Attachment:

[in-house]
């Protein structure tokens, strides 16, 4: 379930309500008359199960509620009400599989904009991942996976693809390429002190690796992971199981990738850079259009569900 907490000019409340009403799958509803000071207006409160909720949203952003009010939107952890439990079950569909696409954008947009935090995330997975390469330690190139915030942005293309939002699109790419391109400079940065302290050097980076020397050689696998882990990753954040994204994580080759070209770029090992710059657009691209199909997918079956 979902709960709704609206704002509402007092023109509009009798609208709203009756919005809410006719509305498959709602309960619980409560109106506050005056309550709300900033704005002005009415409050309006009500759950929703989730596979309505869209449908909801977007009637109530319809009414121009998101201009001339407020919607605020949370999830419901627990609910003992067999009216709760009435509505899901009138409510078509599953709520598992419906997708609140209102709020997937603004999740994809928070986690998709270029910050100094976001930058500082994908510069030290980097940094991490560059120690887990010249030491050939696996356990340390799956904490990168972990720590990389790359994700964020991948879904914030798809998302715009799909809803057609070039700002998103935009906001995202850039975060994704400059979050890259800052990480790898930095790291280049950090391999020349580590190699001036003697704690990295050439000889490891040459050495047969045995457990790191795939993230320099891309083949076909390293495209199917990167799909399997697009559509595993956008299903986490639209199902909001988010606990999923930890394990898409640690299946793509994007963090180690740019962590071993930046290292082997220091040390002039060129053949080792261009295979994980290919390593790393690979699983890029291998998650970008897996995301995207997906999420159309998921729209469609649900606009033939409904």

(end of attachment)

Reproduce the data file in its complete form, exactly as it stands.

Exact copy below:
[in-house]
């Protein structure tokens, strides 16, 4: 379930309500008359199960509620009400599989904009991942996976693809390429002190690796992971199981990738850079259009569900 907490000019409340009403799958509803000071207006409160909720949203952003009010939107952890439990079950569909696409954008947009935090995330997975390469330690190139915030942005293309939002699109790419391109400079940065302290050097980076020397050689696998882990990753954040994204994580080759070209770029090992710059657009691209199909997918079956 979902709960709704609206704002509402007092023109509009009798609208709203009756919005809410006719509305498959709602309960619980409560109106506050005056309550709300900033704005002005009415409050309006009500759950929703989730596979309505869209449908909801977007009637109530319809009414121009998101201009001339407020919607605020949370999830419901627990609910003992067999009216709760009435509505899901009138409510078509599953709520598992419906997708609140209102709020997937603004999740994809928070986690998709270029910050100094976001930058500082994908510069030290980097940094991490560059120690887990010249030491050939696996356990340390799956904490990168972990720590990389790359994700964020991948879904914030798809998302715009799909809803057609070039700002998103935009906001995202850039975060994704400059979050890259800052990480790898930095790291280049950090391999020349580590190699001036003697704690990295050439000889490891040459050495047969045995457990790191795939993230320099891309083949076909390293495209199917990167799909399997697009559509595993956008299903986490639209199902909001988010606990999923930890394990898409640690299946793509994007963090180690740019962590071993930046290292082997220091040390002039060129053949080792261009295979994980290919390593790393690979699983890029291998998650970008897996995301995207997906999420159309998921729209469609649900606009033939409904």